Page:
Where do residential landlords stand as of the final quarter of 2023? Are there signs of a softening rental market, which would call for lower rents?
The answer, according to a recent rental market report from Redfin, will vary by region and the type of property you’re renting out. As ever, context is king, and we’ll dive a little deeper into what’s really going on with the rental market(s) in a moment.
That said, the overall trend is indeed toward a softer rental market—so much so that some landlords are now offering concessions to attract tenants.
Why is the Rental Market Softening?
As every investor in the country knows, we are still riding the tail end of an extraordinary few years that saw unprecedented rental price hikes during the pandemic. Many of these sky-high rent increases were fueled by COVID-era renter and homebuyer migration patterns toward destinations such as Austin, Texas; Phoenix; and other metro areas that were seen as affordable alternatives to traditionally attractive destinations in coastal areas.
Fast-forward to 2023, and the rental landscape has shifted. The COVID-era boom in demand has largely cooled off over the past year. That’s partially because renters’ priorities are now very different, with economic uncertainty and inflation as the dominant concerns. Renters are now facing multiple challenges, including the end of student loan relief and a cooling job market.
The other reason the rental market is softening is the increase in homebuilding, with Redfin reporting a 28.9% year-over-year increase in multiunit residential projects during the second quarter of 2023. There are simply more homes available to renters, which is taking some of the competitive edge off the market—renters aren’t quite feeling the availability squeeze in the same way as a couple of years ago.
Is all of this translating into huge drops in asking rent prices? Hardly. Nationwide, asking prices are still close to the record-high levels we were seeing last August. In fact, Redfin is reporting a tiny 0.1% decrease (meaning $2) from the August 2022 average of $2,054 per month to $2,052 per month in August 2023.
The Regional View: Southern Slump, Midwestern Success
If we zoom in a little more on what’s going on within regional rental markets, the situation is slightly more complex. The COVID-era rental hot spots in the South and West of the country are showing the most visible cooling trends.
In the second quarter, rents in the West have decreased the most, by 1.1% year over year. The South saw a more modest decline of 0.3%, but it’s still a more substantial decrease than the national average.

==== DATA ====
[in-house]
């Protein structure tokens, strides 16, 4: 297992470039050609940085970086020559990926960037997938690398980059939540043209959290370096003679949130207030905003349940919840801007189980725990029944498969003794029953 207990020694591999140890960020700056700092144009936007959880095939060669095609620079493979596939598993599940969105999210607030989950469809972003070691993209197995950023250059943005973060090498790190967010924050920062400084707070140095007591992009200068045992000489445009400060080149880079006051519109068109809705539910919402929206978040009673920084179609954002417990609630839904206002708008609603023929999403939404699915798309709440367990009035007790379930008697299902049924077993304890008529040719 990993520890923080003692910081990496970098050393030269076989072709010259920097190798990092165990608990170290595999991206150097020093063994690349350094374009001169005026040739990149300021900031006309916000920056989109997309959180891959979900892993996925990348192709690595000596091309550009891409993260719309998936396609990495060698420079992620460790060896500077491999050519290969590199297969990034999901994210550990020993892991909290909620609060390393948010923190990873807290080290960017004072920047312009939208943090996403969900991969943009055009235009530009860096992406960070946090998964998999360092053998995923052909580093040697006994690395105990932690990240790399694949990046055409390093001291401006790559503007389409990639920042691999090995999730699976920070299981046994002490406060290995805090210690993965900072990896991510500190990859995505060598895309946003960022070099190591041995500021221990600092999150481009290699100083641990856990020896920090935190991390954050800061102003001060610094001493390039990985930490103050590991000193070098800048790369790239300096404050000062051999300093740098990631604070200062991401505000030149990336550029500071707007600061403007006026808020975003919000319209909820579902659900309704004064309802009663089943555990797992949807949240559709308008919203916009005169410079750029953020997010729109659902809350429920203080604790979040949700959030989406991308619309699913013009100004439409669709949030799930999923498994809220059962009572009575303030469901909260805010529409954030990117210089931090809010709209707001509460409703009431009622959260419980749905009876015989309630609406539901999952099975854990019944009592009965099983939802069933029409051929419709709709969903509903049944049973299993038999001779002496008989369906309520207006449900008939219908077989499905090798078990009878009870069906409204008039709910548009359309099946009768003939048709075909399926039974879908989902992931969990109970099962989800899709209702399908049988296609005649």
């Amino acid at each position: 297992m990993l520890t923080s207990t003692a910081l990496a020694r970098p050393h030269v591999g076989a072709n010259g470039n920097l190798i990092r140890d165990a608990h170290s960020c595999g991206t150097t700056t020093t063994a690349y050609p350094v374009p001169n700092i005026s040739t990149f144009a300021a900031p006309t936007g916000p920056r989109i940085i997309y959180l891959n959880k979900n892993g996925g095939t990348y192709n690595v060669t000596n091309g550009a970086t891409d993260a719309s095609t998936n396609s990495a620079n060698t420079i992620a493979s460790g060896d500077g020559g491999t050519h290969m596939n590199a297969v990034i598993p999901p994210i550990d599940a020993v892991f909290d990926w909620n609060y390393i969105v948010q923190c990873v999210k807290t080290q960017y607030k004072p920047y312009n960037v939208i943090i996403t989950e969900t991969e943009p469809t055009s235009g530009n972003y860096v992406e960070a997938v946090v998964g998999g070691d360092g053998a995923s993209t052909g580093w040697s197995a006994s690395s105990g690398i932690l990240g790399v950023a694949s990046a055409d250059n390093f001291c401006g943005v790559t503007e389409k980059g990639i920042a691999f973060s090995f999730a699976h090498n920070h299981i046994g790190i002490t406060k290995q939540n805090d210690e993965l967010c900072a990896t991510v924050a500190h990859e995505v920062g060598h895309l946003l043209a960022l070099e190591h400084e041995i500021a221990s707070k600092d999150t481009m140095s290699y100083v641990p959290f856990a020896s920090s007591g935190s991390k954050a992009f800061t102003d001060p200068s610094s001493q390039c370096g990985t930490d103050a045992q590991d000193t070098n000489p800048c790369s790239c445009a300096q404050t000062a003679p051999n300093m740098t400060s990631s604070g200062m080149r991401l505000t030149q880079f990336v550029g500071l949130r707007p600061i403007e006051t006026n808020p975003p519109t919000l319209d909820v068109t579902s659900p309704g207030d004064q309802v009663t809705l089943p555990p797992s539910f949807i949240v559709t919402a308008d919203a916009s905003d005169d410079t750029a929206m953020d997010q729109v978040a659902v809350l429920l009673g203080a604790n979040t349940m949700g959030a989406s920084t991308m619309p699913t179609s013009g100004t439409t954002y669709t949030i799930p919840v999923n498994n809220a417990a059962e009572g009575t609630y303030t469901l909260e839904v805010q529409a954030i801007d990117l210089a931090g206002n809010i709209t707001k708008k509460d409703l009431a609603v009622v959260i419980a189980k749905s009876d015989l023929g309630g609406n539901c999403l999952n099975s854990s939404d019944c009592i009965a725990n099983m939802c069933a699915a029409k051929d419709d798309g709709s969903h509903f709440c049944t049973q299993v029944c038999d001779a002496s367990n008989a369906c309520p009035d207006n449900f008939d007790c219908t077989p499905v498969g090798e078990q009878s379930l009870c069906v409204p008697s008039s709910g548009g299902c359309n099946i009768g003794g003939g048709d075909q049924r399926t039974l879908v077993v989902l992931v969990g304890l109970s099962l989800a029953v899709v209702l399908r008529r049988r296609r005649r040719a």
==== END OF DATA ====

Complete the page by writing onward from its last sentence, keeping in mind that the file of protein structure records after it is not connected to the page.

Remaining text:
The Sun Belt cities that saw the highest rent increases during the COVID rental boom have passed their peak. We are unlikely to see the crazy spikes in rental prices of over 12% that we were seeing even a year ago. The West, according to Redfin, may be experiencing a decline partly due to “layoffs in the tech sector,” which accounts for a high proportion of jobs in West Coast metro areas.
On the other hand, some areas of the country are seeing healthy rental price growth. The Midwest is a case in point: The region saw 4.6% year-over-year rent increases in August.
This is partly because this region swerved the COVID-based rental market frenzy seen in the South. Now that affordability is at the forefront of renter thinking, this region, as well as the Northeast, is in a stronger position to attract renters and command higher asking prices. More reasonable baseline asking prices have translated into more stable growth over time.
So, What Should a Landlord Do Right Now?
What should landlords take away from these trends? First, and always: Know your regional market and what your target renter’s purchasing power is.
Second, take note of how landlords are currently coping with cooling rental market conditions. According to Redfin, they are increasingly offering one-off rental discounts instead of lowering rents per se. This means rents are effectively coming down in some areas, even though the declines don’t show up in asking-rent data.
There is wisdom in this approach. Offering tenants the first two or three months rent-free is a highly attractive proposition to renters, particularly in their current mindset of looking for more affordable housing. At the same time, this tactic allows landlords to lock in good long-term tenants who eventually will make up for the concession over the duration of their tenancies.
Finally, landlords in higher-end markets need to be especially watchful in the current climate. The luxury end of the rental market is feeling the impact of the softening conditions already. As Jon Ziglar, CEO at Rent.com, told Redfin:
“Higher-end properties are beginning to see pressure in certain markets as a significant portion of new units coming online are in the higher-end and luxury segment. We are still seeing a lot of competition for more affordable units due to less new supply, as well as increased pressure on consumer wallets, limiting the ability to stretch for that higher-level experience.”
If you are a landlord in the higher-end market, you may need to consider diversifying your portfolio to include more affordable properties. As a bare minimum, you should definitely consider the one-off concession tactic to make your property more attractive to tenants. Offering a higher-end property inclusive of utility bills and fully furnished can also increase its appeal.
Finally, landlords in areas that are seeing the fastest rental decreases will need to be vigilant, as they may need to adopt a more aggressive strategy that involves selling up a few months down the line.
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Note By BiggerPockets: These are opinions written by the author and do not necessarily represent the opinions of BiggerPockets.